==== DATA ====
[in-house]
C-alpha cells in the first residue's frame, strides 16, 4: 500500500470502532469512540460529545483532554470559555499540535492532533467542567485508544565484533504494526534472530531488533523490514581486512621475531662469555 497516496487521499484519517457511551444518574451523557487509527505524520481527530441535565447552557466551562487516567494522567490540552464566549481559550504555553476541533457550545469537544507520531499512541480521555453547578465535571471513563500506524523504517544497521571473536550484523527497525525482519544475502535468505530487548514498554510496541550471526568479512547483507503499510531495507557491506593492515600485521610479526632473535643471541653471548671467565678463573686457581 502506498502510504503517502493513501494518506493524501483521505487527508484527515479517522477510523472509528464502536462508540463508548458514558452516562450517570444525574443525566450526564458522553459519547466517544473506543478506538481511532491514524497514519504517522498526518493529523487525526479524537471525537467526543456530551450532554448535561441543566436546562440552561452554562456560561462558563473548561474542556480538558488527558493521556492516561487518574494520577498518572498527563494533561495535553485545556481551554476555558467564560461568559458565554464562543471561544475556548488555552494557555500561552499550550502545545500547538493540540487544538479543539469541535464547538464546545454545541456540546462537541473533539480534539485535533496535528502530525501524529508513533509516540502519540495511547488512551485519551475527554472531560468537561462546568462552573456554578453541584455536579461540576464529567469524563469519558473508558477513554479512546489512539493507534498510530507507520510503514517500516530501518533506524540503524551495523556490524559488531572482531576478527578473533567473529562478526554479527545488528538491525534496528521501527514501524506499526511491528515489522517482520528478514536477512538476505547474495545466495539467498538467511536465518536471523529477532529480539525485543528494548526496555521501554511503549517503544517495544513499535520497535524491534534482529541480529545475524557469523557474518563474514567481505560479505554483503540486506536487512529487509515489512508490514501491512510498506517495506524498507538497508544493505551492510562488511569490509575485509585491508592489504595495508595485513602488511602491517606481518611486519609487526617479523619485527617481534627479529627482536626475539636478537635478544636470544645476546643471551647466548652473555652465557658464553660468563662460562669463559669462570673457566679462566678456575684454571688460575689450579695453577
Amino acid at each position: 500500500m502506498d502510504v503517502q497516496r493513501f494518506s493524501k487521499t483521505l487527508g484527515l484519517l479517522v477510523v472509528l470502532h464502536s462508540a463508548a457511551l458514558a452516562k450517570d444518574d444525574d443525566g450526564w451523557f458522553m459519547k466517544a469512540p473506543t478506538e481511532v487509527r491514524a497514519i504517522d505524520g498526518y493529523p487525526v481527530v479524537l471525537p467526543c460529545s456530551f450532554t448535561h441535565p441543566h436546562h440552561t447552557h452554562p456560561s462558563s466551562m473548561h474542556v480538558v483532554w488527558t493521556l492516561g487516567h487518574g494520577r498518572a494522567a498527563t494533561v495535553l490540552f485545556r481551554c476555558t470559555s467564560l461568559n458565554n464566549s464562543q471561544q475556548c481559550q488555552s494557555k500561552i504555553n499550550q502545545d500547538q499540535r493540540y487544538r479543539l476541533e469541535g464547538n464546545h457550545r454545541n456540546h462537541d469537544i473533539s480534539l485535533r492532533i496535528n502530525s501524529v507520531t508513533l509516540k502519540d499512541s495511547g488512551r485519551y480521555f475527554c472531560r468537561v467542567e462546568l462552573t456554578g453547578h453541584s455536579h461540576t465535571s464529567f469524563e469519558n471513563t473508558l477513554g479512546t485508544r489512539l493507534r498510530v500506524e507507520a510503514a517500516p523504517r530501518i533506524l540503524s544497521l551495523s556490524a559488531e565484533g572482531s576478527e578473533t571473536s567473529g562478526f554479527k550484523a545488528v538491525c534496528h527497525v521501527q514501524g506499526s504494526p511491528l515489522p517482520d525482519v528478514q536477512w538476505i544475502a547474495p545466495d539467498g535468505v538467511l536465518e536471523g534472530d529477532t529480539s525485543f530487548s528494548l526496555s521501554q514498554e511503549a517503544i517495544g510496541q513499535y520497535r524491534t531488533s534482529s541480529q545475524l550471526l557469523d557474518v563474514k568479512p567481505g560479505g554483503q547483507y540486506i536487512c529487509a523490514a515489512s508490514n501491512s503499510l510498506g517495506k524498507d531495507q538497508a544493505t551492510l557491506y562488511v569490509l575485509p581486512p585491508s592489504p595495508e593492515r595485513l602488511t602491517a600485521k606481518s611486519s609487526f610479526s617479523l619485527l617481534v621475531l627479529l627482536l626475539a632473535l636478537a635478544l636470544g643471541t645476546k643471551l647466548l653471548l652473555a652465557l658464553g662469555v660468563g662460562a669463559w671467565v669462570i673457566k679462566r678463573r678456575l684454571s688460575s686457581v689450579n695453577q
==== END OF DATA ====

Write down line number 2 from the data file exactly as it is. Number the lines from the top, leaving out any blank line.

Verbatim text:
C-alpha cells in the first residue's frame, strides 16, 4: 500500500470502532469512540460529545483532554470559555499540535492532533467542567485508544565484533504494526534472530531488533523490514581486512621475531662469555 497516496487521499484519517457511551444518574451523557487509527505524520481527530441535565447552557466551562487516567494522567490540552464566549481559550504555553476541533457550545469537544507520531499512541480521555453547578465535571471513563500506524523504517544497521571473536550484523527497525525482519544475502535468505530487548514498554510496541550471526568479512547483507503499510531495507557491506593492515600485521610479526632473535643471541653471548671467565678463573686457581 502506498502510504503517502493513501494518506493524501483521505487527508484527515479517522477510523472509528464502536462508540463508548458514558452516562450517570444525574443525566450526564458522553459519547466517544473506543478506538481511532491514524497514519504517522498526518493529523487525526479524537471525537467526543456530551450532554448535561441543566436546562440552561452554562456560561462558563473548561474542556480538558488527558493521556492516561487518574494520577498518572498527563494533561495535553485545556481551554476555558467564560461568559458565554464562543471561544475556548488555552494557555500561552499550550502545545500547538493540540487544538479543539469541535464547538464546545454545541456540546462537541473533539480534539485535533496535528502530525501524529508513533509516540502519540495511547488512551485519551475527554472531560468537561462546568462552573456554578453541584455536579461540576464529567469524563469519558473508558477513554479512546489512539493507534498510530507507520510503514517500516530501518533506524540503524551495523556490524559488531572482531576478527578473533567473529562478526554479527545488528538491525534496528521501527514501524506499526511491528515489522517482520528478514536477512538476505547474495545466495539467498538467511536465518536471523529477532529480539525485543528494548526496555521501554511503549517503544517495544513499535520497535524491534534482529541480529545475524557469523557474518563474514567481505560479505554483503540486506536487512529487509515489512508490514501491512510498506517495506524498507538497508544493505551492510562488511569490509575485509585491508592489504595495508595485513602488511602491517606481518611486519609487526617479523619485527617481534627479529627482536626475539636478537635478544636470544645476546643471551647466548652473555652465557658464553660468563662460562669463559669462570673457566679462566678456575684454571688460575689450579695453577